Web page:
Casually posing beside the largest ancient anchor I’ve ever seen in Herceg Novi
Ever since we started our journey we have been looking forward to when Stefan’s mum and sister could come and join us for a mini vacation somewhere along the Balkan coast.
Our first idea was to meet up in Croatia, but somehow the plan evolved into meeting up in Montenegro a country none of us have been to before!
We entered Montenegro from the Serbian border while Stefan’s mum and sister (Alice and Jolanda) flew from Rotterdam to Dubrovnik, Croatia.
From our town in Montenegro it took about 1.5 hours to cross the Montenegro/Croatian border to pick them up with our rented Fiat Panda.
In the small space that is Montenegro..they have it all! The cool mountains, the lush forests and the magnificent blue beaches. ***Check out our photo gallery at the top
We stayed in a small town called Kumbor close to the beautiful, and more famous, Herceg Novi township.
Even though Montenegro is small, due to the mountainous terrain and the narrow roads, it still takes 1-2 hours to travel to the next town which might be only 50km away.
For this reason we stayed mainly around Herceg Novi and Kotor.
Visiting Old Towns has become a bit of a hobby for us especially since being in the Balkan area. The history of each old town, with their preserved ancient churches and magnificent buildings and forts seem to deny the ravages of time. Despite being centuries to millennia old; they have also somehow managed to integrate our into our “modern” culture.
Some for better (quaint and true to their culture and history) and some for worse (too touristic and full of merchandise that have nothing to do with history or their culture)– but despite some negatives–I for one am glad that we can see and walk through these time capsules.
The walled city of Kotor is a prime example. The ancient walls still stand and the roads are still paved with rocks made smooth and slippery with the countless number of footsteps– but inside is a bustling modern city enjoying the touristic spotlight.
We visited towards the end of September so the crowds have dwindled down quite a bit. But during the height of summer, this town overflows with tourists, to the extent that they have to close the gates, and refuse entrance, to manage the crowds. We were thankful that we missed all that chaos.
Herceg Novi is a small picturesque coastal town that has it own small Stari grad and 3 surrounding fortresses. During the Ottoman invasion the main coastal fort in Herceg Novi (formerly called Castelnuovo) stood strong and withstood occupation despite being vastly outnumbered.
It is said that the fort in Herceg Novi had only 3,500 defenders, and they were able to withstand the Ottoman fleet/army of more 50,000 for over 2 months.
Besides wandering around old towns, forts and castles we also explored Montenegro’s beautiful countryside.
We found this amazing hiking trail on mount Subra. The views were amazing but what impressed us the most was how well maintained the hiking marks/paths were. Every 20-50 meters we saw a well positioned mark and there hiking trail info signs at every cross roads showing how far to the next destination etc.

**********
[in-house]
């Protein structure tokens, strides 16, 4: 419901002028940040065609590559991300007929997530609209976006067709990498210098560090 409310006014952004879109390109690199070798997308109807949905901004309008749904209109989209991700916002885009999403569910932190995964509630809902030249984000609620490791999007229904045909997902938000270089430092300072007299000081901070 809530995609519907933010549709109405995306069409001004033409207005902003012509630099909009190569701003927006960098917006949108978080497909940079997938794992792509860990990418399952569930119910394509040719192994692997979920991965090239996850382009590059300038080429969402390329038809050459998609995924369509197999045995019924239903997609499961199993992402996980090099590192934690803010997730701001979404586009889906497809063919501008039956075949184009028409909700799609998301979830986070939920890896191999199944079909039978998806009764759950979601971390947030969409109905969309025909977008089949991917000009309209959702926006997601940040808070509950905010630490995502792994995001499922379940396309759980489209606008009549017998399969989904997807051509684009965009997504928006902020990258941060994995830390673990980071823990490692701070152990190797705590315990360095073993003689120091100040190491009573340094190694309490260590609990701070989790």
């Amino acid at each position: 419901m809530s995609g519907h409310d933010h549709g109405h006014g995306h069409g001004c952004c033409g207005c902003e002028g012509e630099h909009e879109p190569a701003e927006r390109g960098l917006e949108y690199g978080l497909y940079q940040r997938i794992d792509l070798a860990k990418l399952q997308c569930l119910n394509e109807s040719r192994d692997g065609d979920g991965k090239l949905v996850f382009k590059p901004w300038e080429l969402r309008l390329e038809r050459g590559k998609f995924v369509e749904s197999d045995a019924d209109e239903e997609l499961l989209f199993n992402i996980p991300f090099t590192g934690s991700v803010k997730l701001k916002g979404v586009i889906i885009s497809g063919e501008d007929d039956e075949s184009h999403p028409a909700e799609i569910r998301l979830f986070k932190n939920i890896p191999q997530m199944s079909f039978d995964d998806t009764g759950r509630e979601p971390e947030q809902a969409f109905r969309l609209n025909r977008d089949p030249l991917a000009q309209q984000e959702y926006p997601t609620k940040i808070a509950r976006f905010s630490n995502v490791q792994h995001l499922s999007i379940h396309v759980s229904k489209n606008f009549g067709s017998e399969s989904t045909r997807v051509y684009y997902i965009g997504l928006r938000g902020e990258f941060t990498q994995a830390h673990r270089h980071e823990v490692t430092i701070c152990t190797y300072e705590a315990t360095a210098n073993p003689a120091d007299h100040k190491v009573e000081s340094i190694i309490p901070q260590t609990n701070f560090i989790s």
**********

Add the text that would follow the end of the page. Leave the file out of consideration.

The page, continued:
Here’s a short video of our hike:
So if you enjoy hiking, Montenegro should be on your map!
But let’s not forget the beaches…
We chose Montenegro because of it’s beautiful coastline. While they do have beautiful crystal clear water beaches, we found that most of them are not “sand” beaches so be prepared to bring a thick blanket or yoga mat to relax and tan on.
Also the water is a bit cold by the end of September so be prepared to swim and move around otherwise you will feel too cold.
I’ll end this blog post about Montenegro with a general price comparison observation.
Montenegro is cheaper than it’s neighbour Croatia but is a bit more expensive than the other Balkan countries.
All in all we thoroughly enjoyed our family vacation in Montenegro and would go back.
***Stay tuned for our video about our Montenegro Adventures***
It’s been almost a month since we left the coast of Italy for the Balkan states (Croatia, Bosnia and Herzegovina, Serbia & Montenegro) and we’ve been enjoying every minute of it.
Watch our adventures here:
Staying longer in one location has been a welcome change. I have 90 days to chill out in non-Schengen countries, so this means we can stay in one place for a week or two…whooohooo!
The Balkan states made up former Yugoslavia and I think I had the impression that perhaps they would be pretty much the same because they were once the same country… but I was pleasantly surprised to find out that they are not…
They speak the same language and eat very similar food but that’s about where the similarities end.
Each time we crossed a border it actually “felt” like we were in a different country. The terrain changed, the houses looked different and locals responded to us differently.
For example, Croatia is overflowing with tourists so we just felt like one of the crowd and prices were also not nearly as cheap it used to be. It’s still cheaper than in western Europe, but compared to the prices in Bosnia and Serbia, Croatian prices seem inflated…
Crowds of tourist in Diocletian’s Palace in Split, Croatia
We stayed in two towns in Bosnia and they were about as polar opposite as they could be. The first was in a wooden cabin on a fish farm off the beaten path in Sipovo. The second was in a modern hotel in bustling Sarajevo. Both places accepted us with open arms! It was really wonderful to feel that the locals appreciated us visiting their country. Prices for food varies from place to place. Obviously on the fish farm it was ridiculously cheap. They charged us only 1.50 euros for a fresh 300gr. trout which they cooked for us. We also found a delicious semi-sweet red wine for only 2 euros in a local grocery store. In Sarajevo our meals out, for 2 people, ranged from 6 euros to 20 euros. That’s 3-10 euros per person including drinks…